On the day when thousands marched around the country demanding justice for women, the Prime Minister and his most senior colleagues refused to join them.
A huge rally outside Parliament House in Canberra was snubbed, as Scott Morrison and his Minister for Women Marise Payne preferred to stand on their dignity – making a late offer to receive a delegation in their offices.
Adding insult to injury it was obvious an edict had gone out to all cabinet ministers (who were not away on stress-related sick leave) to similarly boycott the demonstration.
Many on the government backbench were unimpressed with what some saw as an unnecessary show of hubris, and along with assistant minister Jane Hume, turned up to listen to what were uncomfortable home truths not only for the government, but for all sides of politics.
It reminded one Liberal of John Howard’s refusal to say “sorry” to the Stolen Generations of Indigenous children and the discouragement of government MPs to attend Sorry Day marches.
Before Senator Hume attended the rally, she urged the organiser Janine Hendry to take up the Prime Minister’s “exciting” offer – after all, world leaders come to Canberra to have such meetings.
But Ms Hendry turned down the offer – she had “read the room”, she said.
Ms Hendry had come to Canberra representing tens of thousands of women across Australia and “unlike our Prime Minister, I’ve heard what they’ve said”.
In reality, we’ve come to the Prime Minister’s front door. I’d like to see him walk across the threshold and come and see us.”
Sexual abuse and assault of women, she says, happens behind closed doors.
Just as it (allegedly) did in Parliament House, and it’s very important to start getting some transparency around that.
Mr Morrison, like Mr Howard before him on the “sorry” issue, simply doesn’t get it.
Labor’s Anthony Albanese who, along with his leadership team attended the rally, told Parliament the Prime Minister didn’t so much have “a tin ear” but was a “wall of concrete”.
He said the Prime Minister needs to listen, and echoing what he heard on the front lawns of the Parliament, he said women are angry about what has happened to them and they want leadership, which they’re not getting.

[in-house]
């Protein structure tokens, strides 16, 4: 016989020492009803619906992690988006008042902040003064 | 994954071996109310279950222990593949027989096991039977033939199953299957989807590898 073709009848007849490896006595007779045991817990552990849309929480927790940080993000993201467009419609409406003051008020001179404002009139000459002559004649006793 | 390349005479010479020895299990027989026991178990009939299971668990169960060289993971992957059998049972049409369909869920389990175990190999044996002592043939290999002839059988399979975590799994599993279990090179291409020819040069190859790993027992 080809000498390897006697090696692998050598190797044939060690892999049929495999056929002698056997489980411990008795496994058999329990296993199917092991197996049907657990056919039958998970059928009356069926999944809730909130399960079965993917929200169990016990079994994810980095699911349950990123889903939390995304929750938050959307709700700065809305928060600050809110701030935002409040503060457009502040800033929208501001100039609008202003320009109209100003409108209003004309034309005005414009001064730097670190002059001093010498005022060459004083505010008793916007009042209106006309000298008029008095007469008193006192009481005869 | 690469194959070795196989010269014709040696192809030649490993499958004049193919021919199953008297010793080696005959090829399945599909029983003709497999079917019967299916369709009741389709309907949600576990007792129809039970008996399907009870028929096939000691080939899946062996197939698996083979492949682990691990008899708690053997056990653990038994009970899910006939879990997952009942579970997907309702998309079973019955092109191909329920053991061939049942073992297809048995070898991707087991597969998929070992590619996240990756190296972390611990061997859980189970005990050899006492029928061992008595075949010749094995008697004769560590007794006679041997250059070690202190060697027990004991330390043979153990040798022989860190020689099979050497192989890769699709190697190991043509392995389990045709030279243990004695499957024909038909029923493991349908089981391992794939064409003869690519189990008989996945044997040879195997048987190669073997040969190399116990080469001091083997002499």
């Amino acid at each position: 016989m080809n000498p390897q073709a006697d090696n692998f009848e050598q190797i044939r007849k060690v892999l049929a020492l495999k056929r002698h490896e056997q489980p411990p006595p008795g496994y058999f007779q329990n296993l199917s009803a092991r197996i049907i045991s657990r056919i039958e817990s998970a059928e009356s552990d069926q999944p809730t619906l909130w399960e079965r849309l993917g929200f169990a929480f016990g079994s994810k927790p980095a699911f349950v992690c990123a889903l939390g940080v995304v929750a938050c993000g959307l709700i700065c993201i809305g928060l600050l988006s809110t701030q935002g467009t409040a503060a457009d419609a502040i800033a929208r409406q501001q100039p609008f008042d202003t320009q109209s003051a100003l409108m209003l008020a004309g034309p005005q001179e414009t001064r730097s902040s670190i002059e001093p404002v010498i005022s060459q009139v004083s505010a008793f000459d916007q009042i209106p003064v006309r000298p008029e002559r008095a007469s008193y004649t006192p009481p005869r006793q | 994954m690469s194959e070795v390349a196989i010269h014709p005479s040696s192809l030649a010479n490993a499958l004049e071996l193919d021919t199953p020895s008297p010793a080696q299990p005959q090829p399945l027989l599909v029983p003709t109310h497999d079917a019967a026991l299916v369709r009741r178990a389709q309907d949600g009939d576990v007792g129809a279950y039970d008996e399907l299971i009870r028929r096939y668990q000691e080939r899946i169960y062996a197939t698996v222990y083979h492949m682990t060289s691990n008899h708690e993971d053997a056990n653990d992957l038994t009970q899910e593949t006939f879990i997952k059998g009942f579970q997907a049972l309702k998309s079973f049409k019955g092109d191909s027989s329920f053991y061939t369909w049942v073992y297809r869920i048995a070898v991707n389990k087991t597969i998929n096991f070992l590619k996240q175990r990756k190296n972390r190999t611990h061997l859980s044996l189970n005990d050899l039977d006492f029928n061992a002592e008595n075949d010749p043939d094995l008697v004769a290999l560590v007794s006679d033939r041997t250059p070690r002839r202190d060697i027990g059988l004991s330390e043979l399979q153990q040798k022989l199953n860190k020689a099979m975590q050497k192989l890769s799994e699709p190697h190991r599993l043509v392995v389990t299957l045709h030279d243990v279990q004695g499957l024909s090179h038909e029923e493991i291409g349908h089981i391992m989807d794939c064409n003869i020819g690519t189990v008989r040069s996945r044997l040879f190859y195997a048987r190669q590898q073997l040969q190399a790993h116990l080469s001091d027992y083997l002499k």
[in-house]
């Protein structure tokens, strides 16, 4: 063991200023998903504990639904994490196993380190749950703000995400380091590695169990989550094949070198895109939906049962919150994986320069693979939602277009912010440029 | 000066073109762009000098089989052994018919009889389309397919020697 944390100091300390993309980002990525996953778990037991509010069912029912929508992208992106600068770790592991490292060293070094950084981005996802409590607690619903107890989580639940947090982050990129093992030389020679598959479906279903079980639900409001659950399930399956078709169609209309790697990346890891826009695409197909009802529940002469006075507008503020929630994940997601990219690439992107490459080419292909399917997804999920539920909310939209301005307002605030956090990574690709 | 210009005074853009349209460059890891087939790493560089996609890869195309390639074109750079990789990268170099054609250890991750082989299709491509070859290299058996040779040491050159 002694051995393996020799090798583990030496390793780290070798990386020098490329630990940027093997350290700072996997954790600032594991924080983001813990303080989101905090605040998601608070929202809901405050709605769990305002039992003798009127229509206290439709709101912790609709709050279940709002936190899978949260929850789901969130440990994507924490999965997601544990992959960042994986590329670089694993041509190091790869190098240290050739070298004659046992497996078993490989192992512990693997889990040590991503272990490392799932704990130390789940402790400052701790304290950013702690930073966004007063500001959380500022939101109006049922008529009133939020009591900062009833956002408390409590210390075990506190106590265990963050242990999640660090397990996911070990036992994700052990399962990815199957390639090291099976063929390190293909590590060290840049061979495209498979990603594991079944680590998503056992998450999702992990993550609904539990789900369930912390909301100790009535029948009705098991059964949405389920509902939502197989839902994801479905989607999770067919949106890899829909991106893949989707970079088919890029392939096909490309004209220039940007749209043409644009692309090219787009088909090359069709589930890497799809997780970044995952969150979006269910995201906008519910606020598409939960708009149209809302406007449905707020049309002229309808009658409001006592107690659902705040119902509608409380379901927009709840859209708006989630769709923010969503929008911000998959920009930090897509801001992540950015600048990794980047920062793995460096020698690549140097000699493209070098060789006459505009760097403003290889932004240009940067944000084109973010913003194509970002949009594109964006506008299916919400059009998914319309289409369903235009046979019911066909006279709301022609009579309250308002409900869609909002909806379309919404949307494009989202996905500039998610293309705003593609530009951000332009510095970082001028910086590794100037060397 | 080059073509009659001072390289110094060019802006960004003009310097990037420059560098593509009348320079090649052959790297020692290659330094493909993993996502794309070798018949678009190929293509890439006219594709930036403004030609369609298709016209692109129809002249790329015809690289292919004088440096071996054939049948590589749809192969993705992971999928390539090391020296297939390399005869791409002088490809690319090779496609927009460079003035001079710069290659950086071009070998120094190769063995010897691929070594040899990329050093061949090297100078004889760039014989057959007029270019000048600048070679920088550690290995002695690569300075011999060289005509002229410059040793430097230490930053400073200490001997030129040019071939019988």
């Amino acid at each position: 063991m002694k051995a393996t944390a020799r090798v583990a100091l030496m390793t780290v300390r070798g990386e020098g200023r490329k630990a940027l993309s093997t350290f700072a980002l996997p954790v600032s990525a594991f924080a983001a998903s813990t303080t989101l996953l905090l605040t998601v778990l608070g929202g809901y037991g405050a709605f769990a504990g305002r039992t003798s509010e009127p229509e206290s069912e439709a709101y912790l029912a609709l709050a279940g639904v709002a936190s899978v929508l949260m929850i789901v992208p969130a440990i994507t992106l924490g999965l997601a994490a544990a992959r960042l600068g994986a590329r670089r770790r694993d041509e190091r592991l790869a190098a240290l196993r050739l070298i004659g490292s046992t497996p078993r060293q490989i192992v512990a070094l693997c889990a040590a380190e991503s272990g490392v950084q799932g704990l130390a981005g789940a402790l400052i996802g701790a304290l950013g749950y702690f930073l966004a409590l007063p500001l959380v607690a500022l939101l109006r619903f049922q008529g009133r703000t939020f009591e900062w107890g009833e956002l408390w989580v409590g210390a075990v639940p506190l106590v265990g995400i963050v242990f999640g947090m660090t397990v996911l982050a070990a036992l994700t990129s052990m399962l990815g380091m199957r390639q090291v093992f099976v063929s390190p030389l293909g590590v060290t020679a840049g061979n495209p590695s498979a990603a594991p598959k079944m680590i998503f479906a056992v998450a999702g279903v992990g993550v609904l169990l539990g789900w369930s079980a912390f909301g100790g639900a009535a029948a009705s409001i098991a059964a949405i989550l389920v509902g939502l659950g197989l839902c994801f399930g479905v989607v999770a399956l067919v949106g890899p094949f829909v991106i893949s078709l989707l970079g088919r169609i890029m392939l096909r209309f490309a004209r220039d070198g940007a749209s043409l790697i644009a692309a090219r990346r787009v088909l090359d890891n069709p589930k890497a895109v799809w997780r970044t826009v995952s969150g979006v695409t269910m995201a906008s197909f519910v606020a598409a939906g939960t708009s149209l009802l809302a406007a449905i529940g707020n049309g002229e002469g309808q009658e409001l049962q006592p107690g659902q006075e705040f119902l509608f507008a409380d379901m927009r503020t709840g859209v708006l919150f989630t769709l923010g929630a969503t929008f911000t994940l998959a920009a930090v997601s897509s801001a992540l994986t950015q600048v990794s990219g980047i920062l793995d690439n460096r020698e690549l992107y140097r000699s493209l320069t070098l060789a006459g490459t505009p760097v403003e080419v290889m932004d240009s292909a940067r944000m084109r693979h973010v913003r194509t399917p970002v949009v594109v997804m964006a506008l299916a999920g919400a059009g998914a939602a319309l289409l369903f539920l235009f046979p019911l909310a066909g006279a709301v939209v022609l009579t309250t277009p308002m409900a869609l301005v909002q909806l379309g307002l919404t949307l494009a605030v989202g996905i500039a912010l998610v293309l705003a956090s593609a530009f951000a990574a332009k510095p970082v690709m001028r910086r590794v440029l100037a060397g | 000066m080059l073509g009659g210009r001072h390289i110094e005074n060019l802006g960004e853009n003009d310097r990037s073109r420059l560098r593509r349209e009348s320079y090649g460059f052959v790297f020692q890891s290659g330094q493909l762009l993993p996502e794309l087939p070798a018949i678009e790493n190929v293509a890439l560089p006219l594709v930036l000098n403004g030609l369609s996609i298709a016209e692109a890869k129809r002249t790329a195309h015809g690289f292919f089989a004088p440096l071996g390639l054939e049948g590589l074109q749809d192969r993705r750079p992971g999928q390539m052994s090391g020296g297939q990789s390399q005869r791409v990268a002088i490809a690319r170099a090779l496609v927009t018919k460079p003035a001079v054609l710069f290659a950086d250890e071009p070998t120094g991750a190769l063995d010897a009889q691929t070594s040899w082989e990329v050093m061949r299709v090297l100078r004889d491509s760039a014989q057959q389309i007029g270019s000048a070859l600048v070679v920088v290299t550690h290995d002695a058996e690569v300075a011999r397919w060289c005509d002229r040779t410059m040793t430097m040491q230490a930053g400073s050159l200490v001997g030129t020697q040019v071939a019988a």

A petition of 95,000 signatures that called for an independent inquiry into Christian Porter was presented to the Parliament, but immediately hit the concrete wall.
Instead Mr Morrison praised Mr Porter, who he said in “a private capacity” is pursuing defamation against the ABC and that’s the proper place for these matters to be dealt with “in a court of law”.
There is no suggestion Mr Porter will stand aside while this law suit is slugged out in the Federal Court by some of the most expensive and high-powered lawyers in Australia.
Had the rally organisers taken up Morrison’s offer to meet him, he would have done all the talking and not much of the listening.
At the beginning of Question Time he said he would have told them what his government is doing.
The Prime Minister gave a long defensive spiel while ignoring calls for an inquiry into whether Christian Porter is a fit and proper person to hold his job as the first law officer of the land.
Independent senator Rex Patrick says such an inquiry would be broader than the historic rape allegations, which, in itself, raises serious questions as to why Mr Morrison and Mr Porter are resisting it.
Lawyer and Sydney independent MP Zali Steggall is clearly unimpressed with Mr Porter’s lack of urgency implementing the recommendations of the Respect@work inquiry.
For 14 months, key recommendations have lain on Mr Porter’s desk, so she has moved a private members’ bill to amend the Sex Discrimination Act, closing a loophole to ensure sexual harassment is illegal in all circumstances covering politicians and judges.
In the meantime, Mr Morrison gives every sign he intends to brazen out the controversies buffeting his government.
The latest Newspoll showing Labor in front coming at the end of the past two horrible weeks should at the very least be an amber light before the voters turn it to red come the next election – whenever it is.
Women across the political spectrum are “roaring” with one voice.
Former Liberal MP Julia Banks told the Melbourne rally the nation had reached a “turning point”.
Union leader Sally McManus at the Canberra protest promised women “will change the world. That’s what we are going to do”.
The wall of concrete is cracking.
- For confidential support and services around sexual assault, contact 1800 RESPECT online or by phone on 1800 737 732. If you or someone you know needs help contact Life Line on 13 11 14
Paul Bongiorno AM is a veteran of the Canberra Press Gallery, with 40 years’ experience covering Australian politics